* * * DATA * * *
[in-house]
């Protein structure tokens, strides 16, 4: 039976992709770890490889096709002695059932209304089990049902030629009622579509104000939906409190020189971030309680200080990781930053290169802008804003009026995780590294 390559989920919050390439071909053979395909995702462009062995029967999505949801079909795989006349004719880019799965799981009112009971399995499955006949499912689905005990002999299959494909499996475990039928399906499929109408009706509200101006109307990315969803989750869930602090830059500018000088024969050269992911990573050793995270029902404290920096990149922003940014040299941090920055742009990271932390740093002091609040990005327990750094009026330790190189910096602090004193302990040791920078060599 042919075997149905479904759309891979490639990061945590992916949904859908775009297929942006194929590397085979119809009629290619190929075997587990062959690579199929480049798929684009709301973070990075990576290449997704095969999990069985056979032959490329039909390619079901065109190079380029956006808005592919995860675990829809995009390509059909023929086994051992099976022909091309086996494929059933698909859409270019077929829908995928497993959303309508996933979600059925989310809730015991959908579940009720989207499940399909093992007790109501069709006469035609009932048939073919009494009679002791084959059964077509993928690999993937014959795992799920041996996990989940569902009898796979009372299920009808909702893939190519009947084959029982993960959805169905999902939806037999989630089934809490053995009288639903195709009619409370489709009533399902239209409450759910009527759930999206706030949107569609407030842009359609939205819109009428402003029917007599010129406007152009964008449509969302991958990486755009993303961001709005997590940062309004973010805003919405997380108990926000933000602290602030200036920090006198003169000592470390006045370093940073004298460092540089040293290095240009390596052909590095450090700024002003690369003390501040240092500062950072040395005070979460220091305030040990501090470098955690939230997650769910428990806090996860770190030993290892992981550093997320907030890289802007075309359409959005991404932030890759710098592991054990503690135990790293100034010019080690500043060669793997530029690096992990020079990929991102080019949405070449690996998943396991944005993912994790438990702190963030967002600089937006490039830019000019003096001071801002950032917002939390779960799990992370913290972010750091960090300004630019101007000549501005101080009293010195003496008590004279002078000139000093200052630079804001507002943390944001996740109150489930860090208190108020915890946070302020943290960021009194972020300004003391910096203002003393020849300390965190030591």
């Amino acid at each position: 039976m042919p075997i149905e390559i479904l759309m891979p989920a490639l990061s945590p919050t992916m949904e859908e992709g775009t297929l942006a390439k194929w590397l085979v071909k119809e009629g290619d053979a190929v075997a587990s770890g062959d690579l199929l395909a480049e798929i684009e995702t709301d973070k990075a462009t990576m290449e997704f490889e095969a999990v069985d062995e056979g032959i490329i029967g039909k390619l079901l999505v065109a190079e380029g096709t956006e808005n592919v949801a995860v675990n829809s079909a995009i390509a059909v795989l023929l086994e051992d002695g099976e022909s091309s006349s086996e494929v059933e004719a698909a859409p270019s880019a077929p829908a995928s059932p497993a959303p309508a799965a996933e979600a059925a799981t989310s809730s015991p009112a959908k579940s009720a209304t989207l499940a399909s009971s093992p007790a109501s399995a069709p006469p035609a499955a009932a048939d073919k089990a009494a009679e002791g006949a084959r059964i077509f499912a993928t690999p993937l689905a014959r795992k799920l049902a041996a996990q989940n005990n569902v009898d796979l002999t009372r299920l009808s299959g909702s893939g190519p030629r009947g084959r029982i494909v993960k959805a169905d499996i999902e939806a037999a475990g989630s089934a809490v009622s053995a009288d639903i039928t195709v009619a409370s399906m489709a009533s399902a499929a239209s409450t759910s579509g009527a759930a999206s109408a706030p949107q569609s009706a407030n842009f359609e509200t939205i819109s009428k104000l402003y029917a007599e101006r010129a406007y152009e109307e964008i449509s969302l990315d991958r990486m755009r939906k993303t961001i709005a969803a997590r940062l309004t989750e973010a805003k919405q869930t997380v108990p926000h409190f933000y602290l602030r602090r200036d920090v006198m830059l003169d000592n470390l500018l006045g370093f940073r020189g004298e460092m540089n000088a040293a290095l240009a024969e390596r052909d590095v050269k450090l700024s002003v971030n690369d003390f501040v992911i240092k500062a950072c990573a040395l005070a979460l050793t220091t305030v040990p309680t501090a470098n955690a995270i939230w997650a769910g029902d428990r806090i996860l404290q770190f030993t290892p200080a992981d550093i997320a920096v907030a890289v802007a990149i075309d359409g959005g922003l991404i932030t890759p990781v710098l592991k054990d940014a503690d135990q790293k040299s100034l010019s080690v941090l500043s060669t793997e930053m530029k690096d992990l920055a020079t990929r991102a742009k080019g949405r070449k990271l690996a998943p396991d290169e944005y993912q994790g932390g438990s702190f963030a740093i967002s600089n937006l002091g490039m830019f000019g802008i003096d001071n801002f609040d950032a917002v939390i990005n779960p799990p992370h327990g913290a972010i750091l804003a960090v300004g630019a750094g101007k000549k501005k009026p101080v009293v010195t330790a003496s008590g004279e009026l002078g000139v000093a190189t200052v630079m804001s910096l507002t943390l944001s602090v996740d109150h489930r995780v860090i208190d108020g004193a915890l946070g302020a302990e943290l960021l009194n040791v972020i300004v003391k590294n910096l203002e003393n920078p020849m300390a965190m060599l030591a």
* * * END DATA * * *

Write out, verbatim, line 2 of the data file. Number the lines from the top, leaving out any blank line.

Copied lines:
């Protein structure tokens, strides 16, 4: 039976992709770890490889096709002695059932209304089990049902030629009622579509104000939906409190020189971030309680200080990781930053290169802008804003009026995780590294 390559989920919050390439071909053979395909995702462009062995029967999505949801079909795989006349004719880019799965799981009112009971399995499955006949499912689905005990002999299959494909499996475990039928399906499929109408009706509200101006109307990315969803989750869930602090830059500018000088024969050269992911990573050793995270029902404290920096990149922003940014040299941090920055742009990271932390740093002091609040990005327990750094009026330790190189910096602090004193302990040791920078060599 042919075997149905479904759309891979490639990061945590992916949904859908775009297929942006194929590397085979119809009629290619190929075997587990062959690579199929480049798929684009709301973070990075990576290449997704095969999990069985056979032959490329039909390619079901065109190079380029956006808005592919995860675990829809995009390509059909023929086994051992099976022909091309086996494929059933698909859409270019077929829908995928497993959303309508996933979600059925989310809730015991959908579940009720989207499940399909093992007790109501069709006469035609009932048939073919009494009679002791084959059964077509993928690999993937014959795992799920041996996990989940569902009898796979009372299920009808909702893939190519009947084959029982993960959805169905999902939806037999989630089934809490053995009288639903195709009619409370489709009533399902239209409450759910009527759930999206706030949107569609407030842009359609939205819109009428402003029917007599010129406007152009964008449509969302991958990486755009993303961001709005997590940062309004973010805003919405997380108990926000933000602290602030200036920090006198003169000592470390006045370093940073004298460092540089040293290095240009390596052909590095450090700024002003690369003390501040240092500062950072040395005070979460220091305030040990501090470098955690939230997650769910428990806090996860770190030993290892992981550093997320907030890289802007075309359409959005991404932030890759710098592991054990503690135990790293100034010019080690500043060669793997530029690096992990020079990929991102080019949405070449690996998943396991944005993912994790438990702190963030967002600089937006490039830019000019003096001071801002950032917002939390779960799990992370913290972010750091960090300004630019101007000549501005101080009293010195003496008590004279002078000139000093200052630079804001507002943390944001996740109150489930860090208190108020915890946070302020943290960021009194972020300004003391910096203002003393020849300390965190030591």